Audiences have changed - playwrights have to change with them

Journal columnist and Newcastle headteacher Bernard Trafford on why there's still much to enjoy at the theatre

©ALASTAIR MUIR Publicity handout Billy Elliot the Musical at the Victoria Palace Theatre, photo by Alastair Mui
Publicity handout Billy Elliot the Musical at the Victoria Palace Theatre, photo by Alastair Mui

Apparently we’re getting too stupid for the theatre. Playwright Tom Stoppard says so. He’s cross because audiences for his latest play, The Hard Problem, don’t understand his literary allusions. He keeps having to re-write it, cutting those clever bits, because his audiences are just too thick to appreciate the intellectual jokes.

Others have entered the debate. According to Times theatre critic Kevin Maher, “two West End heavyweights, Patricia Hodge and Janet Suzman, have also castigated the swinish hoard for being undereducated”. Hmm.

To be fair to them, it does sometimes appear that there’s less and less serious drama to be seen in theatres: instead, increasing numbers of frothy, lightweight “smash-hit” musicals sell out night after night in the West End.

I don’t entirely accept either criticism.

Stoppard’s complaint is arrogant. He may have been writing plays with more erudite jokes in them 30 years ago: perhaps they suited audiences then. But humour, social and cultural attitudes and just about everything else have changed since: if he wants to entertain (and get bums on seats in the theatre), he needs to consider his contemporary audience, get with the times, and stop complaining.

What about the second accusation? Is theatre dumbing down? It can seem so. Certainly many stage musicals in London’s West End (also seen on tour in Sunderland and Newcastle) are movie-adaptations, not original works.

In addition, so-called “karaoke musicals” dominate: in these, a flimsy story is flung together to connect a succession of classic pop covers. Thus the tribute to the band Queen is We Will Rock You: Mamma Mia revives Abba songs; and all kinds of other shows (Jersey Boys, Save the Last Dance for Me) are synthetic concoctions relying on music and nostalgia, largely eschewing plot, drama or characterisation.

There is a bit of the snob in me that dislikes being talked down to. I hate films, TV programmes, and stage shows written to a formula, with content and spectacle slotted in to fit.

Yet even that argument falters: working a formula is arguably what crime-writers do, not least the immortal Agatha Christie. Bernard Cornwell’s hugely popular historical novels, the Sharpe books and the series based around Alfred the Great and Uhtred of Bebbanburg (Bamburgh), are shamelessly formula-based, built around a hero-outsider, someone set apart: they make great reading.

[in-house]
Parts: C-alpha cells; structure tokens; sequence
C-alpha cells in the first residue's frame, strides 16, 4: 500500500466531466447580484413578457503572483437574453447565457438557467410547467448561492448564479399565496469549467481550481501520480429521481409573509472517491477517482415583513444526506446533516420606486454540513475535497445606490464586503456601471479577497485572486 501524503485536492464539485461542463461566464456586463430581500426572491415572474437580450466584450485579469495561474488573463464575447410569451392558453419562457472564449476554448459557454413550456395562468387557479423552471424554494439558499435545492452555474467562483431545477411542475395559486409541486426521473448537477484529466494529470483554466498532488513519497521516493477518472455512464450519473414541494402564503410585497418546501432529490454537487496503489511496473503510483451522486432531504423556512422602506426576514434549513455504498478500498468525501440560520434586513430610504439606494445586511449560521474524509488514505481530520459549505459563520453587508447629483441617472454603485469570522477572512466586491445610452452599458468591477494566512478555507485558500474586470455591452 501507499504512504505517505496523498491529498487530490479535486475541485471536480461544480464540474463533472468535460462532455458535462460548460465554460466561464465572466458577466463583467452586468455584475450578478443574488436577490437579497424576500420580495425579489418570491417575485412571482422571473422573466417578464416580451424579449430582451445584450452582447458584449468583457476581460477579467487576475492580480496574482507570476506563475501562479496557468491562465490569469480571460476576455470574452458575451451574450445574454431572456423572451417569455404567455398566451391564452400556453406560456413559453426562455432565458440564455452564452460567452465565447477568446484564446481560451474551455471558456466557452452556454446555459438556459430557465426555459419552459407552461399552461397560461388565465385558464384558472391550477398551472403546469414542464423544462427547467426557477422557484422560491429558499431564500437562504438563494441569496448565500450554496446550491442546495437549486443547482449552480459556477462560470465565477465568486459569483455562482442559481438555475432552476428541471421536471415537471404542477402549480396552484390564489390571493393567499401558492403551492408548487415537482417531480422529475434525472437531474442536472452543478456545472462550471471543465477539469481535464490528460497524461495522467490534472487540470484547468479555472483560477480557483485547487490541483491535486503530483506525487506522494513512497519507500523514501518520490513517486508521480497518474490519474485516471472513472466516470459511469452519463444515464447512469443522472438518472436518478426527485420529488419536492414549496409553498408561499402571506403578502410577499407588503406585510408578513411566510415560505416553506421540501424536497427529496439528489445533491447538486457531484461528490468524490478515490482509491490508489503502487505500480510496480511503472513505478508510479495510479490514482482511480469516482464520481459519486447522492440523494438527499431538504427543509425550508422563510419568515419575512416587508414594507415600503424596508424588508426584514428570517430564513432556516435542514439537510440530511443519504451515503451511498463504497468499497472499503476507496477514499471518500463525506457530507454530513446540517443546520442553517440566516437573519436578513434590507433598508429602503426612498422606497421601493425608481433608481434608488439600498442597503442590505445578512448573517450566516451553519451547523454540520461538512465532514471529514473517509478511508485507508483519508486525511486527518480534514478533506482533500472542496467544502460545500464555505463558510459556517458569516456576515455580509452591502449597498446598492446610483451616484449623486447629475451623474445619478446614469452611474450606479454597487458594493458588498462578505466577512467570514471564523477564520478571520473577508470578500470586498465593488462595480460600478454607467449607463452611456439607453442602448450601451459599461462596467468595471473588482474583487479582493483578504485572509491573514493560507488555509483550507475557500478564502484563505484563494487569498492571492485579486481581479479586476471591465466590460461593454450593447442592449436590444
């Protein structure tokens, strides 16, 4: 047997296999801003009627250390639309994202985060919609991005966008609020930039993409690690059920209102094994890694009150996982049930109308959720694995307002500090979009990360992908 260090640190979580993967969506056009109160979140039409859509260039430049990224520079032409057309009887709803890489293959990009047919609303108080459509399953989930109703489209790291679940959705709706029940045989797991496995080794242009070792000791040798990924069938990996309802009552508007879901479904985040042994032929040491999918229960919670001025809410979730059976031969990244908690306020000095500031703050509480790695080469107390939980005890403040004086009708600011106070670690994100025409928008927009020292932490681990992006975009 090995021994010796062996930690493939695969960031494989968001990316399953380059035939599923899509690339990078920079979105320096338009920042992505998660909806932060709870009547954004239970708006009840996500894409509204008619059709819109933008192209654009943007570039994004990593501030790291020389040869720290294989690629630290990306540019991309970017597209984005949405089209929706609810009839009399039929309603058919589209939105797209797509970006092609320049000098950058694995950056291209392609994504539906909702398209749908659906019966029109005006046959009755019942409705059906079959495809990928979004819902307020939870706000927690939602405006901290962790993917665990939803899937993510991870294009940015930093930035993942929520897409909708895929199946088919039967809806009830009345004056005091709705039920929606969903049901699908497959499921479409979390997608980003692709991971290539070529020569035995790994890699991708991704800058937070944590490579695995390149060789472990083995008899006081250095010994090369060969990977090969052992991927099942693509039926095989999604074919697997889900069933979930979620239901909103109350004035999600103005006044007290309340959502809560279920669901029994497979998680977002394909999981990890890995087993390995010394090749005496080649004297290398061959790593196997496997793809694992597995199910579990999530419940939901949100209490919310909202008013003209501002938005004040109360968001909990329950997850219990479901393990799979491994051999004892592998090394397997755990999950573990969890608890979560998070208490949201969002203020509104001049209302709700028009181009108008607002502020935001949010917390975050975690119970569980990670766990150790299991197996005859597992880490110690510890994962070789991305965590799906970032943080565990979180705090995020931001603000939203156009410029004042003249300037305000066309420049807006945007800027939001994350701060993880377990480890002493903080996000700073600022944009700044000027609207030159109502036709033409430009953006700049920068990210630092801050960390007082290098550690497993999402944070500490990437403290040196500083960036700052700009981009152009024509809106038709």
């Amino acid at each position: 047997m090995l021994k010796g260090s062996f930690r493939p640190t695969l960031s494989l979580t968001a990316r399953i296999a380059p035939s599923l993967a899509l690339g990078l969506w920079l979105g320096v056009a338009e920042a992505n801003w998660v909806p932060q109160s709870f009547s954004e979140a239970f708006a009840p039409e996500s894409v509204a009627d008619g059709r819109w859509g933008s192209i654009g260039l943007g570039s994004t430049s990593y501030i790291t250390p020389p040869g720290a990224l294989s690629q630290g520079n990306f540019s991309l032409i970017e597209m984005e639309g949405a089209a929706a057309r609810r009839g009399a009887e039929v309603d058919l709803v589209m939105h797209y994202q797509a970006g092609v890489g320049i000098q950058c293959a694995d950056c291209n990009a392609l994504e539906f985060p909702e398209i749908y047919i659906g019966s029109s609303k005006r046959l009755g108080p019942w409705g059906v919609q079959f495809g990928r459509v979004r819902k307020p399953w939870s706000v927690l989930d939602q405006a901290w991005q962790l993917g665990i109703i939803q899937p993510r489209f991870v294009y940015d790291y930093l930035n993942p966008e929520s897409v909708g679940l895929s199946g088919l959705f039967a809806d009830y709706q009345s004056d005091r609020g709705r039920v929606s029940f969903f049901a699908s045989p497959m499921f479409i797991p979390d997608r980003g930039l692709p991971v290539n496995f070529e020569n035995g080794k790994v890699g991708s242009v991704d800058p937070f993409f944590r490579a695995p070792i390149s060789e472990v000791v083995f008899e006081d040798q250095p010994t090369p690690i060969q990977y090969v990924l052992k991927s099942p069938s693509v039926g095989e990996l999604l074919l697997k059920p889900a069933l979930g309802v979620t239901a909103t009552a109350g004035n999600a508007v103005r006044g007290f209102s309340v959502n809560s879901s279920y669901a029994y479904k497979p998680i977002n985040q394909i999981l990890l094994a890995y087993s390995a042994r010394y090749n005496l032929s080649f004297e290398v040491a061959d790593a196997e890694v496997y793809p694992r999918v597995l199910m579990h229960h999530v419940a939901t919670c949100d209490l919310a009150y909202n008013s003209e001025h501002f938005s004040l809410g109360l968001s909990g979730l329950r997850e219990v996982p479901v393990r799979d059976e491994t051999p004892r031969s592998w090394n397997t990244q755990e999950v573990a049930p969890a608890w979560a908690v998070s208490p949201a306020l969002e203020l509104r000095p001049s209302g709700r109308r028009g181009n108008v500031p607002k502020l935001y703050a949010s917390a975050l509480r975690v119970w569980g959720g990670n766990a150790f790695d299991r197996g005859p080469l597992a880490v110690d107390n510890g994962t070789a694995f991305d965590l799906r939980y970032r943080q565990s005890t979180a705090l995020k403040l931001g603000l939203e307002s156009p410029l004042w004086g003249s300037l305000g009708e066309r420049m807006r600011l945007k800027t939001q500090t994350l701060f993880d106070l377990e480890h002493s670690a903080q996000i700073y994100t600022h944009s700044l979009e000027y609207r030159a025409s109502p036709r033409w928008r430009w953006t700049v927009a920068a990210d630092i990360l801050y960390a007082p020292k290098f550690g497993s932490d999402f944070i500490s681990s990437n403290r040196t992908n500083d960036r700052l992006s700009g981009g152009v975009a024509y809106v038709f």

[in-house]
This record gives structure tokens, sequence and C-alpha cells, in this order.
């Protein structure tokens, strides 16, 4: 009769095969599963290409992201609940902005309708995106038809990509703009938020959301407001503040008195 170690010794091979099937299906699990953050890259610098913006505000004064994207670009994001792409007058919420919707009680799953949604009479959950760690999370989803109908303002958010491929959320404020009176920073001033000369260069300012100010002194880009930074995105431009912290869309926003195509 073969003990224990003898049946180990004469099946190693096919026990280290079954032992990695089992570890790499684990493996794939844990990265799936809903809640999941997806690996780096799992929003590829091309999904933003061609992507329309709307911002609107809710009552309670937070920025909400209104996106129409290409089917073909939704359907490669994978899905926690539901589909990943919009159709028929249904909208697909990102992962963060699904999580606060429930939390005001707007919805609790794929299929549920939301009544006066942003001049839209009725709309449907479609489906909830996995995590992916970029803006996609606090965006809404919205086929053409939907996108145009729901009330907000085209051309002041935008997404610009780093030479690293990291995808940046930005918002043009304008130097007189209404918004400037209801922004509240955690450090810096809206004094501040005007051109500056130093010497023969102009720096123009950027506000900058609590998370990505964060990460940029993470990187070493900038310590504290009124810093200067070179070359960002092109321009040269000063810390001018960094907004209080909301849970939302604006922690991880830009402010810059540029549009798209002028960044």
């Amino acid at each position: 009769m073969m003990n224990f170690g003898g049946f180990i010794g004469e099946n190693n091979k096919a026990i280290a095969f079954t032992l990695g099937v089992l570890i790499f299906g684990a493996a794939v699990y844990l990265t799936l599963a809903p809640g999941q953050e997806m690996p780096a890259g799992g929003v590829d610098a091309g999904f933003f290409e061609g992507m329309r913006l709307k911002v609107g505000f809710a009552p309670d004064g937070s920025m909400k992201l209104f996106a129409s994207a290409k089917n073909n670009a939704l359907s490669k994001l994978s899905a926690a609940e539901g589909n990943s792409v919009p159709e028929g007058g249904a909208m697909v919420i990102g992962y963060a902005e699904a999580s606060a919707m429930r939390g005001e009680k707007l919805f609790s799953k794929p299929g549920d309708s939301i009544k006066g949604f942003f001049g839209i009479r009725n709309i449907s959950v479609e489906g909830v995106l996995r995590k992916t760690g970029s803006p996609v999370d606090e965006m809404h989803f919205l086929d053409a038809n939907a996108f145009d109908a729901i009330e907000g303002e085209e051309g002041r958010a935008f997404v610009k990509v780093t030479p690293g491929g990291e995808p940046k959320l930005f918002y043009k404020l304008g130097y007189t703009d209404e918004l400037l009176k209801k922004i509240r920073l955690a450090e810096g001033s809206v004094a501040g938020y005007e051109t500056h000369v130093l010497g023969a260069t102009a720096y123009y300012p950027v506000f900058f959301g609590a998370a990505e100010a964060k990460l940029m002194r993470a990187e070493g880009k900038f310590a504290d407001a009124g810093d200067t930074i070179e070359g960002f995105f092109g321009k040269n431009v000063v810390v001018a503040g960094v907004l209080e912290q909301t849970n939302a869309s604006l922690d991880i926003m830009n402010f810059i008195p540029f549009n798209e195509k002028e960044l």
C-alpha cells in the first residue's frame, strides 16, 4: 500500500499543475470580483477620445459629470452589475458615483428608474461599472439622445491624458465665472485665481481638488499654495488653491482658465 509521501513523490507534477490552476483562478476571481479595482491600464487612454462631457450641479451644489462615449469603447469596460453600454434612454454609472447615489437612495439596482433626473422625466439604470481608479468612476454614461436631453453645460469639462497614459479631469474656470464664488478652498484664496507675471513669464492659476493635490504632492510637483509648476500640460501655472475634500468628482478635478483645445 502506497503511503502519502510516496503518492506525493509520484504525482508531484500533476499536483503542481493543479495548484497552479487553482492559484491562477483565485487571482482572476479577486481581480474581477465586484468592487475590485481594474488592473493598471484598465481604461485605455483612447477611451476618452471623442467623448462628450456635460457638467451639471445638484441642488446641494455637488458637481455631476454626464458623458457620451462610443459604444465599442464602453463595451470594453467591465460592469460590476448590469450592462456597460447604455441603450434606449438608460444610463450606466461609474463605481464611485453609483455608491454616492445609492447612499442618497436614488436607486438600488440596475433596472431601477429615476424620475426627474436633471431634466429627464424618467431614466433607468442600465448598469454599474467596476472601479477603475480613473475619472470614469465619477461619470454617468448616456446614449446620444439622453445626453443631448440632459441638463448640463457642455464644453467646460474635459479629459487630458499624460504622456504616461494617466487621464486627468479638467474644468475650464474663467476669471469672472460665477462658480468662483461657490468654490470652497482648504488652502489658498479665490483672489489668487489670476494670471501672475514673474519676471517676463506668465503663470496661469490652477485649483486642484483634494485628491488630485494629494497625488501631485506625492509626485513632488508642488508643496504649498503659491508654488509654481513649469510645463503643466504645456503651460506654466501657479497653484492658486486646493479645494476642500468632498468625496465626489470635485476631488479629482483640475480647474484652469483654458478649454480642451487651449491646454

In the end, if we had no intelligent drama, no broader range to choose from, I might fear some dumbing down.

But there is fantastic, ground-breaking drama, if you look for it. In Newcastle there’s new and experimental work all the time at Live Theatre and Northern Stage.

The Curious Incident of the Dog in the Night Time filled two weeks at Newcastle’s Theatre Royal earlier this month. It’s a sparkling dramatisation of a thought-provoking book, intellectually intriguing, funny, entertaining and visually stunning.

Overcoming my dislike of stage adaptations of films, I loved the West End hits Brief Encounter and The 39 Steps: I saw both in Newcastle. They make hilarious theatre by caricaturing some of the dated aspects of those old films.

My favourite film-to-stage transformation remains Billy Elliot: its tenth anniversary performance was screened live across the world from London’s Apollo Theatre in September and is now out on DVD. A clever, thought-provoking movie has grown into one of the most powerful stage shows I’ve witnessed, full of raw emotion and dramatic irony, contrasting art and aspiration with the grinding misery of the miners’ strike and the death of the Easington pit.

Moreover, it shows a fresh audience every day just what young people can achieve, the 11-year-old leads leaving their audience gasping in awe at their acting, singing and (above all) dancing.

So is there a problem? No. Playwrights like Stoppard should meet their audience half-way and remember that, if we don’t like a show, we don’t have to go to it.

The customer is always right. So is the audience (well, most of the time).


Dr Bernard Trafford is Headmaster of Newcastle’s Royal Grammar School. The views here are personal.


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